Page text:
Here’s what James might have been saying in James 1:5-8:
“If anyone lacks wisdom, go ahead, ask God. Not for the answer but for the insight to weigh the answers, the capacity to decide. As my brother, our Savior, Jesus said, ‘ask and you will receive.” What I’ve discovered every time I’ve asked, is that God doesn’t scold me for asking. He doesn’t hold out on me or tease me. He simply gives wisdom.
“Sometimes it’s in the next conversation I have. Sometimes it’s the next thought that comes to mind, an idea that I never have had before. Sometimes it’s like walking into a clearing in the woods and being able to think more clearly, to not be beset by the press of the trees. And in that moment of brightness, I can make a better choice.
“But If I don’t quiet myself to listen, if I ask and then keep running around asking everyone else. Or if I keep filling my mind with noise. Or if I keep pushing back from the table because I’m afraid of what I will hear, I get nothing.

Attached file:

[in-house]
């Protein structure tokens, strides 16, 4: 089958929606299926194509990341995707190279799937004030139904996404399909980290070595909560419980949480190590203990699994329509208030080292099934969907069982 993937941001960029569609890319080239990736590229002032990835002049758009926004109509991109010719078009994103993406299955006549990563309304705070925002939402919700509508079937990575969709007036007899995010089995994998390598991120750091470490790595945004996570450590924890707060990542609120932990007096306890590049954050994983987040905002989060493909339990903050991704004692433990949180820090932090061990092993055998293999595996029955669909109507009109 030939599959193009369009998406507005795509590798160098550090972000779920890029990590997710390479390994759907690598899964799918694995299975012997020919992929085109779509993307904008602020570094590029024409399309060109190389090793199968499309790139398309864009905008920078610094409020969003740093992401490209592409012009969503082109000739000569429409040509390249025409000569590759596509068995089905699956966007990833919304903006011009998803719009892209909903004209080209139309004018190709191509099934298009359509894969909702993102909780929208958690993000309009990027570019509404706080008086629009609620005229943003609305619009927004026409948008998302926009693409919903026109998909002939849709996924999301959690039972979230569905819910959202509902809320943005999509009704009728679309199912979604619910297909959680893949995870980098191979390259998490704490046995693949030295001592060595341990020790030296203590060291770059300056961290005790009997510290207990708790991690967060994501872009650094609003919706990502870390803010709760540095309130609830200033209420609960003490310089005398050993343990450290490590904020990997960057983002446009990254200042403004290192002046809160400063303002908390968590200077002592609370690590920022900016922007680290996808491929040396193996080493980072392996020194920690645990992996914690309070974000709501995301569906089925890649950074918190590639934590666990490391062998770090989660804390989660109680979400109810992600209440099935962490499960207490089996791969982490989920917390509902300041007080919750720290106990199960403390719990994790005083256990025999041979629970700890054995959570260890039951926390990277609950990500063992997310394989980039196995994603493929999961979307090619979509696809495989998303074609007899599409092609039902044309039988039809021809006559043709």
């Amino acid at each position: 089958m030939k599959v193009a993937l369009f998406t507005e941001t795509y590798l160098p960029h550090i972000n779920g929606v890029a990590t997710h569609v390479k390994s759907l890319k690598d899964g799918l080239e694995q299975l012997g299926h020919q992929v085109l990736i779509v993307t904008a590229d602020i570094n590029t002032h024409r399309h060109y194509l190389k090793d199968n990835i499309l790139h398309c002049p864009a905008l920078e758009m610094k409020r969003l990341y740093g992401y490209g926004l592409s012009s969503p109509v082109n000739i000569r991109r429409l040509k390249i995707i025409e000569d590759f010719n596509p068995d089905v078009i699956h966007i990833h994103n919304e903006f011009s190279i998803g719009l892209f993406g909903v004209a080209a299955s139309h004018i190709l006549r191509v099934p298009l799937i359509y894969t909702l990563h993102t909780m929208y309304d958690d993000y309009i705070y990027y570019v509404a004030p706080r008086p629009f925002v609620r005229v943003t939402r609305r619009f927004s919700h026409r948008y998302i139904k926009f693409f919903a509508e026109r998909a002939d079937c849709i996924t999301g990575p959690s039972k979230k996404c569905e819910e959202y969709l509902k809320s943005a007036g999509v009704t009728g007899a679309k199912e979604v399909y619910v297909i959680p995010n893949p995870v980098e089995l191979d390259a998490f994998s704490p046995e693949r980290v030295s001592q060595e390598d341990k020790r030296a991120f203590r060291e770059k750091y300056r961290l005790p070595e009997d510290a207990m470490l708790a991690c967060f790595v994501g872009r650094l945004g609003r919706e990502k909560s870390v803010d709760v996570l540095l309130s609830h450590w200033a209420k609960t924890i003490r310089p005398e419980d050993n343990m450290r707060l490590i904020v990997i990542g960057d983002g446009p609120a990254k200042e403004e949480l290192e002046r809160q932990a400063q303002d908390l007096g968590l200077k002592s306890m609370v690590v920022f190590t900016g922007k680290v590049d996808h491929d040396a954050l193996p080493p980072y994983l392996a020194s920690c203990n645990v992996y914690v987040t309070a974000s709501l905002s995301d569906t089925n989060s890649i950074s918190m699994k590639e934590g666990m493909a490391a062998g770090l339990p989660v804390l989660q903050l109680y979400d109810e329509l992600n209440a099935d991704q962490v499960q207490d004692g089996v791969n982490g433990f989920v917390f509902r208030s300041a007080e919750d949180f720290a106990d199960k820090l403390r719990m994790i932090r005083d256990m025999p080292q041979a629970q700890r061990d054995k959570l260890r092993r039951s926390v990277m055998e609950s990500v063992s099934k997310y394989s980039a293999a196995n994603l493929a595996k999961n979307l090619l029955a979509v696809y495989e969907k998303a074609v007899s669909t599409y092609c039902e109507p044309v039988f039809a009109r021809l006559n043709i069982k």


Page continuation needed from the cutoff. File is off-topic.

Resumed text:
“And here’s the thing. If I don’t pay attention, it’s gone. If I don’t move on that insight, if I don’t make a decision and follow through, if I linger in the space of being of two minds, I’m in trouble. Not ‘God will hate me’ trouble. But stuck trouble. Paralyzed trouble. Unable to move forward or backward trouble. I’ve never heard it said this way but it’s like being double-souled.”
After thinking about the confidence that James expresses about asking for wisdom, I have a challenge for us. What if we agreed, you and I, for the next week, to ask for wisdom and then act.
I don’t know your chaos, you don’t know mine. But we could try it for a few days. To get up in the morning, pour a cup of coffee and say, “I lack wisdom. I’m struggling to make choices. I’m asking.”